Cambodia: Civil society seeks changes to State of Emergency Law to comply with international human rights law | Joint Statement

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Lawyers’ Rights Watch Canada on 13 May 2020 endorsed a joint statement of more than 60 Cambodian civil society organizations and community groups outlining concerns about Cambodia’s recently passed State of Emergency Law and calling on the Royal Government of Cambodia to undertake inclusive consultation with all stakeholders with a view to amending the law to bring the law into compliance with Cambodia’s human rights obligations.


Phnom Penh, 13 May 2020 – Without urgent and substantial amendment, the new Law on the Management of the Nation in State of Emergency (“State of Emergency Law”) grants the Royal Government of Cambodia (“RGC”) powers to restrict the fundamental freedoms of the Cambodian people without limit. The recently promulgated State of Emergency Law was impulsively drafted without adequate consultation to protect and promote human rights. While we acknowledge that the RGC has stated that their goal in drafting this law was to protect public health during the COVID-19 pandemic, we, the undersigned civil society organizations (“CSOs”) and communities, are very concerned that this law grants the RGC excessive powers to restrict fundamental freedoms and therefore poses a serious threat to human rights. We call on the RGC to undertake immediate and meaningful consultation with relevant stakeholders, including the Office of the United Nations High Commissioner for Human Rights (“OHCHR”), and substantially amend the State of Emergency Law to ensure its compliance with Cambodia’s human rights obligations.

The State of Emergency Law was hastily passed in the context of a years-long government campaign to suppress and silence dissenting voices among the Cambodian public, civil society and independent media. Since the beginning of the COVID-19 pandemic, civil society has witnessed increased restrictions by the RGC on the Cambodian people’s right to freedom of expression as guaranteed in the Constitution of the Kingdom of Cambodia (the “Constitution”). These measures have included the arrests of 40 people accused of sharing ‘fake news’ about the virus, as reported by the national police, the arrest of prominent reporter Sovann Rithy and the revocation of TVFB’s broadcasting license as well as public threats to arrest human rights defenders who have commented on the government’s response to the pandemic. We are legitimately concerned that this campaign of silencing the Cambodian people could be exacerbated through implementation of the State of Emergency Law.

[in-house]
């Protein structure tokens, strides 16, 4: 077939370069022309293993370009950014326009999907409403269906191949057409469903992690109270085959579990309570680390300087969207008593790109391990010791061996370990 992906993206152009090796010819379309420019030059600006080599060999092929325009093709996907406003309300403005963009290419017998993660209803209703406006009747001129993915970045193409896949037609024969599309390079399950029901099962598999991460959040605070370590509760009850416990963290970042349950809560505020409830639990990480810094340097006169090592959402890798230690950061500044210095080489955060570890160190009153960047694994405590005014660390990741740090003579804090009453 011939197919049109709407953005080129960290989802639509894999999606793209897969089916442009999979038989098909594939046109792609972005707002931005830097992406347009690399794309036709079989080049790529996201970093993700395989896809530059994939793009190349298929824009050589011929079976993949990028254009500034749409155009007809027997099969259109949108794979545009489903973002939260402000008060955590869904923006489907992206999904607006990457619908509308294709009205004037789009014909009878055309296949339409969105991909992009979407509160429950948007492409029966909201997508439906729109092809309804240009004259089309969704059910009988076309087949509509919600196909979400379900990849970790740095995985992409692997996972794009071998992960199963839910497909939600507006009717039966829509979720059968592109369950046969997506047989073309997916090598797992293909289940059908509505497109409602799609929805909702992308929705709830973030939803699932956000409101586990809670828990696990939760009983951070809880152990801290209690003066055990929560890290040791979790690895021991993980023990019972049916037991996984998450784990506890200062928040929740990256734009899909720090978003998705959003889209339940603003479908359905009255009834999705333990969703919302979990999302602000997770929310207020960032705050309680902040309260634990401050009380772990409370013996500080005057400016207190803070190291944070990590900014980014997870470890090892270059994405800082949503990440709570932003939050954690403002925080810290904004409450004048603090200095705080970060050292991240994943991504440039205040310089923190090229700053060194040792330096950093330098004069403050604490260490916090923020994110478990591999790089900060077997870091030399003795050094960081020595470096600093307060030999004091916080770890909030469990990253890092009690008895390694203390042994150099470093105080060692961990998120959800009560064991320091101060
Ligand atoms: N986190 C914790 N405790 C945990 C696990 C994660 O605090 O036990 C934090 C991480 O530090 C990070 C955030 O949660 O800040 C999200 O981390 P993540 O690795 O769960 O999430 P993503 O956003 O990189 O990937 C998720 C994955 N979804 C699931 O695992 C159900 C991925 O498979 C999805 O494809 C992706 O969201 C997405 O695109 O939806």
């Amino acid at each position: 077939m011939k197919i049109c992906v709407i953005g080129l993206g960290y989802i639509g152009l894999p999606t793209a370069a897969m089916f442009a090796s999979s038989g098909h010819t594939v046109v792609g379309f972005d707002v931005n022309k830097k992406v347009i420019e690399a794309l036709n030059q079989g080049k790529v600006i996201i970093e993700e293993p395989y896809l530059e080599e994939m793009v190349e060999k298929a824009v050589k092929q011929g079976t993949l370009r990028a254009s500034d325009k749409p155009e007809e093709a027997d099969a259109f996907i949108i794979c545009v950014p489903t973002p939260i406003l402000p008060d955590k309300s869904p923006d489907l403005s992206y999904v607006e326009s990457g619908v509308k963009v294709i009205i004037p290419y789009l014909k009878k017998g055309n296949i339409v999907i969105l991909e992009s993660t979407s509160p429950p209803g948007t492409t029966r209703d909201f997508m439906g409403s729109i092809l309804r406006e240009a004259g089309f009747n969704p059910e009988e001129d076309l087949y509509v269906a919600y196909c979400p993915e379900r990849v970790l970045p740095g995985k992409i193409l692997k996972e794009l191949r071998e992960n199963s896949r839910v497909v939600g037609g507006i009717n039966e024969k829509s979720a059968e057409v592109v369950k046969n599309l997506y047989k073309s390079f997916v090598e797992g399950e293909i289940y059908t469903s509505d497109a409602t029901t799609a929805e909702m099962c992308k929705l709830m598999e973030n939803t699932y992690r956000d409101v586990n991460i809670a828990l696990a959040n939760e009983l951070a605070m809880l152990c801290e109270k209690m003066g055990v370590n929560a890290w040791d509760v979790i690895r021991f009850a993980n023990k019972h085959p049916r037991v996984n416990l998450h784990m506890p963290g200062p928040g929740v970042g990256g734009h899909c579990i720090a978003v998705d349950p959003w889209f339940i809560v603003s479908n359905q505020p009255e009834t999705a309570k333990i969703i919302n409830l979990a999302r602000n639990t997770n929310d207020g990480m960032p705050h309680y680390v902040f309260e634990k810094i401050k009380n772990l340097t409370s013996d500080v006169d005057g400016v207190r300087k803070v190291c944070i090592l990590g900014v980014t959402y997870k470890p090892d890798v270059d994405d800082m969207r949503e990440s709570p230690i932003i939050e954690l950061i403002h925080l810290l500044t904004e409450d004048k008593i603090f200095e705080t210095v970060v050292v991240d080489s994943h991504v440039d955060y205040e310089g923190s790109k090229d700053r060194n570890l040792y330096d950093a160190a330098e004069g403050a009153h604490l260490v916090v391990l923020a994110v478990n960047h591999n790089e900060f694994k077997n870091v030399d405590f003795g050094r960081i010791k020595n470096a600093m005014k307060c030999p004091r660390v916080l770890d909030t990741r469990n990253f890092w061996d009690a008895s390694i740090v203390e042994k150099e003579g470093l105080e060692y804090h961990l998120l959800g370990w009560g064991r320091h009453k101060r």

A declaration of a state of public emergency is not a free-for-all on human rights. Under domestic and international law, Cambodia may introduce legislation to govern states of emergency to ensure public emergencies are managed in accordance with the law, and many states globally have already enacted such legislation. Cambodia’s introduction of a State of Emergency Law is in line with Article 22 of the Constitution and Article 4 of the International Covenant on Civil and Political Rights (“ICCPR”). However, in its current form, the State of Emergency Law presents an alarming risk to human rights in Cambodia. The law provides the RGC with extensive powers to implement measures restricting human rights with few limitations in place to ensure they are enforced in compliance with the law.

Under international law, if a measure departs from the RGC’s human rights obligations in an emergency, it must be strictly necessary and objectively proportionate to the situation. This means the RGC must ensure the nature and scope of powers are tailored to the severity and type of each particular emergency. In addition, it must comply with other international laws, and must not discriminate based upon race, color, sex, language, religion or social origin. These legal requirements, taken from the ICCPR, are given constitutional status in Cambodia and are directly applicable in domestic law. Although the RGC indicated in its recent letter to the OHCHR that this law would be implemented cautiously based on the principles in the ICCPR, these limitations must be written into the law to prevent misapplication or abuse. A number of the provisions in the State of Emergency Law do not comply with these standards.

Our concerns include:

1. Article 5: The powers granted to the government under Article 5 are particularly alarming. The law prescribes vague, sweeping and unfettered powers to the government to implement measures during states of emergency, including restricting or prohibiting movement, free speech and business activities, closing public and private spaces, surveilling communication as well as monitoring and controlling social media. If a state of emergency was declared, these measures are likely to severely constrain a range of fundamental freedoms including freedom of association, assembly, information, movement, as well as the right to work and the right to ownership of property. There are no limitations written into Article 5 restraining these measures in compliance with human rights law, meaning the law could easily be wielded without respect for human rights and to inappropriately target individuals, CSOs or the free media. Article 5 must be amended to include strictly defined limitations and conditions to the powers granted to mandate respect for human rights while responding to emergencies and ensure the law is not used to further silence or intimidate dissenting voices.